[SciPy-User] peer review of scientific software
Sat Jun 1 22:29:26 CDT 2013
On Sat, Jun 1, 2013 at 5:39 PM, Matthew Brett <firstname.lastname@example.org> wrote:
> On Sat, Jun 1, 2013 at 8:35 AM, <email@example.com> wrote:
>> On Tue, May 28, 2013 at 10:34 PM, Matthew Brett <firstname.lastname@example.org> wrote:
>>> On Tue, May 28, 2013 at 7:18 PM, Paulo Jabardo <email@example.com> wrote:
>>>> I'm an engineer working in research but I spend a good deal of time coding.
>>>> What I've seen with most of my colleagues and friends is that they will only
>>>> code whenever it is extremely necessary for an immediate application in an
>>>> experiment or for their PhD. The problem starts very early, when I was
>>>> beginning my studies, we were taught C (and that is still the case almost 20
>>>> years later). A small percentage of the students (10%?) enjoy programming
>>>> and they will profit. I really loved pointers and doing neat tricks. For the
>>>> rest it was torture, plain and simple torture. And completely useless. Most
>>>> students couldn't do anything useful with programming. All their suffering
>>>> was for nothing. What happened later was obvious: they would avoid
>>>> programming at all costs and if they had to do something they would use
>>>> MS-Excel. The spreadsheets I've seen... I still have nightmares. The things
>>>> they accomplished humbles me, proves that I'm a lower being. I've seen
>>>> people solve partial differential equations where each cell was an element
>>>> in the solution and it was colored according to the result. Beautiful but
>>>> I'd rather suffer accute physical pain than to do something like that, or
>>>> worse, debug such a "program". By the way, this sort of application was not
>>>> a joke or a neat hack, it was actually the only way those guys knew how to
>>>> solve a problem.
>>>> 15 years later... I have a physics undergraduate student working with me.
>>>> Very smart and interested. They still learn C and later on when they need to
>>>> do something, what is it they do? Most professors use Origin. A huge
>>>> improvement over Excel, but still. A couple of months ago, he had to turn in
>>>> a report and since we don't have Origin, he was using Excel. I kind of felt
>>>> sorry for him and I helped him out to do it in Python. He couldn't believe
>>> Oh - dear; you probably saw this stuff?
>> I think that's a good example that peer review works.
> It's a good example of how peer-review should work, but it's very
> uncommon for the reviewer to have the original spreadsheet, and that
> was the key to the problem.
The spreadsheet mistake was only one point driving the result, the
rest were modelling decisions.
Even without having access to their original work, the study can be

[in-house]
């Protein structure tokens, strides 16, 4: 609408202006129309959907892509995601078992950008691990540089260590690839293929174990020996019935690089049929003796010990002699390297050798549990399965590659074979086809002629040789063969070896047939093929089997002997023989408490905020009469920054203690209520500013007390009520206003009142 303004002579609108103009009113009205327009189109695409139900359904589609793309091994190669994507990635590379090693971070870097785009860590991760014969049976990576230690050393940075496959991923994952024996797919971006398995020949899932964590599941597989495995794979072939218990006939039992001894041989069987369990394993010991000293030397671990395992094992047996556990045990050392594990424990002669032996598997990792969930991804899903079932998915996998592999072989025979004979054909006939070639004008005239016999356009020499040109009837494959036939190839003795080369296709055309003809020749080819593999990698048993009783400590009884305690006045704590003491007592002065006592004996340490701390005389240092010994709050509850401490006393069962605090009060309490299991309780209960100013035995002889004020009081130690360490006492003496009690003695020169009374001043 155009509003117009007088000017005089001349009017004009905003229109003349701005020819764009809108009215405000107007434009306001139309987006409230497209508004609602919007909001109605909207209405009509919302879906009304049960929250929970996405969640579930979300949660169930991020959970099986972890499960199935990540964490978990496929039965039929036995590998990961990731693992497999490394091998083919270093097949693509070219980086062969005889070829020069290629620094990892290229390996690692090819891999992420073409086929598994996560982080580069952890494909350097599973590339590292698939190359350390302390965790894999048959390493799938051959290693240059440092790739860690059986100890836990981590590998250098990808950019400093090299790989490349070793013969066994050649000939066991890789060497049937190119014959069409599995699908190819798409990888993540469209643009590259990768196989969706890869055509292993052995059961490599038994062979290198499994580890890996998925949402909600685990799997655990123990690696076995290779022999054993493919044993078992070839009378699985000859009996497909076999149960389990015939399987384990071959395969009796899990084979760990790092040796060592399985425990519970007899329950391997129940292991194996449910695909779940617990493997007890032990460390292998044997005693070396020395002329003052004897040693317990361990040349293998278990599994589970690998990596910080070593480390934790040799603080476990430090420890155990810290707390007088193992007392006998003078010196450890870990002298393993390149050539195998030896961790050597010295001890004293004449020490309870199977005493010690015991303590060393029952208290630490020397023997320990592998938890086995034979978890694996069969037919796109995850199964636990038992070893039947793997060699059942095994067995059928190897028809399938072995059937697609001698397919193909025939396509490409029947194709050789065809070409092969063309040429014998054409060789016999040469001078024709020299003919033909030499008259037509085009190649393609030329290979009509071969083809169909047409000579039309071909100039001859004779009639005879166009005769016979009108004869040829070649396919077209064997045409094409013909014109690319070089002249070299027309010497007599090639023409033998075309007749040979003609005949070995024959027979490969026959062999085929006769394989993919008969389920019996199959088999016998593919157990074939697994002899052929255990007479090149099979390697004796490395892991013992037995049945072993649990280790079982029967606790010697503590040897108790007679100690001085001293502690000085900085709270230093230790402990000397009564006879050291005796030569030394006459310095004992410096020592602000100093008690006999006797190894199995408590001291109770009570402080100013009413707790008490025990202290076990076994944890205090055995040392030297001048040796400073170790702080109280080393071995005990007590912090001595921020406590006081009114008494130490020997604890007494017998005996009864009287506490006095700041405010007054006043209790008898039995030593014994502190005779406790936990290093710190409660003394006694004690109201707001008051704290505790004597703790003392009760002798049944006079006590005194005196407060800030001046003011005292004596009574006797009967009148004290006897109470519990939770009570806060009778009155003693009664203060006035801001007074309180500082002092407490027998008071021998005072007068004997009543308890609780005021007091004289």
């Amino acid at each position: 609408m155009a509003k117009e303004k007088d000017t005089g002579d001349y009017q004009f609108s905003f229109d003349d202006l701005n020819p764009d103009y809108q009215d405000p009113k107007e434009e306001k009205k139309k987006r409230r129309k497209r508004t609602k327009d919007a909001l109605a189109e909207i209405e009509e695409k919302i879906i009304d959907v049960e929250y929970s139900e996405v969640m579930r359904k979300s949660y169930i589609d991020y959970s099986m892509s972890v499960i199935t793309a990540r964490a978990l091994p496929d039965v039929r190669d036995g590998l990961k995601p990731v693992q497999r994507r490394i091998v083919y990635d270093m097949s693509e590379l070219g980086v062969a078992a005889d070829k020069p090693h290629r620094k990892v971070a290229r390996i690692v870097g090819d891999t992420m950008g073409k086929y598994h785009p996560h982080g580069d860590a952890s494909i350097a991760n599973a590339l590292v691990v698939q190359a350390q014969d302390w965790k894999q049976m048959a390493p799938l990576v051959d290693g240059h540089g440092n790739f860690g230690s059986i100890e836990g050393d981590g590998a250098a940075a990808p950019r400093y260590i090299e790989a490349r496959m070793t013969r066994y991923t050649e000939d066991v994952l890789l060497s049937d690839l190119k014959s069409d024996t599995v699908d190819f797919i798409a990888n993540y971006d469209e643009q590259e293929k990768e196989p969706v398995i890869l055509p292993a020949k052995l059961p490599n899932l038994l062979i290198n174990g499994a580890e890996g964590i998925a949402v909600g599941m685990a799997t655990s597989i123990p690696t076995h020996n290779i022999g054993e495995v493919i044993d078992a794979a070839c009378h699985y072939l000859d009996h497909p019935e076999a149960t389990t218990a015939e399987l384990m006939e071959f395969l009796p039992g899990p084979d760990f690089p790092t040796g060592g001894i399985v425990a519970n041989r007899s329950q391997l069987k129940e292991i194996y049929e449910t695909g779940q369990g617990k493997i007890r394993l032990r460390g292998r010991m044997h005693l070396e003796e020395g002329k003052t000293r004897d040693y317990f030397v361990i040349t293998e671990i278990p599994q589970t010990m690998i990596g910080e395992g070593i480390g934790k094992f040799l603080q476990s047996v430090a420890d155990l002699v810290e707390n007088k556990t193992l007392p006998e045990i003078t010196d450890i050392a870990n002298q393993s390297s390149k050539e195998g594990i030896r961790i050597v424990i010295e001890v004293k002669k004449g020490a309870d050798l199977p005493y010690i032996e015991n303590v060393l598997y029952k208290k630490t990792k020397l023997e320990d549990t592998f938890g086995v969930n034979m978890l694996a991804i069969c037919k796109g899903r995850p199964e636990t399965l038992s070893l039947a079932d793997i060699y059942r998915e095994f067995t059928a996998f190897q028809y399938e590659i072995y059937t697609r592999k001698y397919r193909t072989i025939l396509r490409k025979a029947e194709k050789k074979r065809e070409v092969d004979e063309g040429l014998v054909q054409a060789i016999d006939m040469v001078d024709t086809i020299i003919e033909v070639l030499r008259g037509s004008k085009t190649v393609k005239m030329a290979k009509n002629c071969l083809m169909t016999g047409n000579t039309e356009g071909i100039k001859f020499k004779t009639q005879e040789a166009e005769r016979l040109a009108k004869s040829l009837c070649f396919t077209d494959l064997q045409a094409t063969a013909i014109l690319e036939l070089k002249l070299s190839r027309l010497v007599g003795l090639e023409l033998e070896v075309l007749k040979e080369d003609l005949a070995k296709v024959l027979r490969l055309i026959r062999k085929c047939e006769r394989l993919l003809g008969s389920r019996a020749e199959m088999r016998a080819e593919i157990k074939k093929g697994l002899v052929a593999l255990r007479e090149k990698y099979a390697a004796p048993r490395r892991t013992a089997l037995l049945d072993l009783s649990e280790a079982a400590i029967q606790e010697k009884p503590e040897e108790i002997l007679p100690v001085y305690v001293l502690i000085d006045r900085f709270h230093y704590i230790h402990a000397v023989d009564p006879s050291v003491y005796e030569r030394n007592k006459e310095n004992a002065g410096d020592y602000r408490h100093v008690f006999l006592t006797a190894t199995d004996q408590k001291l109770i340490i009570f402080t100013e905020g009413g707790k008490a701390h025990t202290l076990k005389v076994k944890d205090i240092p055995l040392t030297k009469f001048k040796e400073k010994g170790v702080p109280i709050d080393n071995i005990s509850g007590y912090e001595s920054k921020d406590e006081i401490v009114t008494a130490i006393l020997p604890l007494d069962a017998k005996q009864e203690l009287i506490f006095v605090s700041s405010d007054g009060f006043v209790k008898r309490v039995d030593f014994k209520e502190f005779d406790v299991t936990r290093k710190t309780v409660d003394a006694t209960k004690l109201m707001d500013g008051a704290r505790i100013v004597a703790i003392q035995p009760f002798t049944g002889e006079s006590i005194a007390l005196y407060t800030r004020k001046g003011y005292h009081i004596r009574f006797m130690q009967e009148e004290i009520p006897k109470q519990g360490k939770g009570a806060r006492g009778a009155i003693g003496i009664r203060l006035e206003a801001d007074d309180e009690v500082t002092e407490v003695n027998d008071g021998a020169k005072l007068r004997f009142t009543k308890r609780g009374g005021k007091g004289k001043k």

independently redone and show that there is no "big" effect.
Even in their results, using robust measures like median doesn't show
much of an effect. So it's mainly a few outliers (or coding mistakes)
<advertising for robust statistics>
my favorite outside economics
(one advantage of economics is that there have always been "schools of
thought" partially lined up with the political orientation.
This has the consequence that if one side finds something "good", the
other side tries to disprove it. And the compensating bias might
uncover what is a robust finding.)
>>>> I did my Masters and PhD in CFD. Most other students had almost no
>>>> background in programming and did most things using Excel! When they had to
>>>> modify some code, it was almost by accident that things worked. You can
>>>> imagine what sort of code comes out of this. The professors didn't know
>>>> programming much better. Just getting them to understand the concept of
>>>> version control took a while.
>>>> In my opinion, If schools taught, at the begining, something like
>>>> Python/Octave/R instead of C, students would be able to use this knowledge
>>>> easily and productively throughout their courses and eventually learn C when
>>>> they really needed it.
>>> That's surely one of the big arguments for Python - it is a great
>>> first language, and it is capable across a wider range than Octave or
>>> R - or even Excel :)
>> We can mistake in any language
>> I just read this
>> [Correction Notice: An Erratum for this article was reported in
>> Vol 17(4) of Psychological Methods (see record 2012-33502-001). The R
>> code for arriving at adjusted p values for one of the methods is
>> incorrect. The specific changes that need to be made are provided in
>> the erratum.]
>> It's still functioning peer review if a mistake is found after an
>> article has been published, or after a pull request has landed in
> The problem is that the peers don't get to review what has been done,
> in general, they get to review what the author said had been done.
> Donoho's point - about computational science - is that this can be
> very different.
> The question is then : does this matter? Are - most published
> research findings false?
following the link from the PLOS editorial statement
I think the entire premise "are research findings false" is completely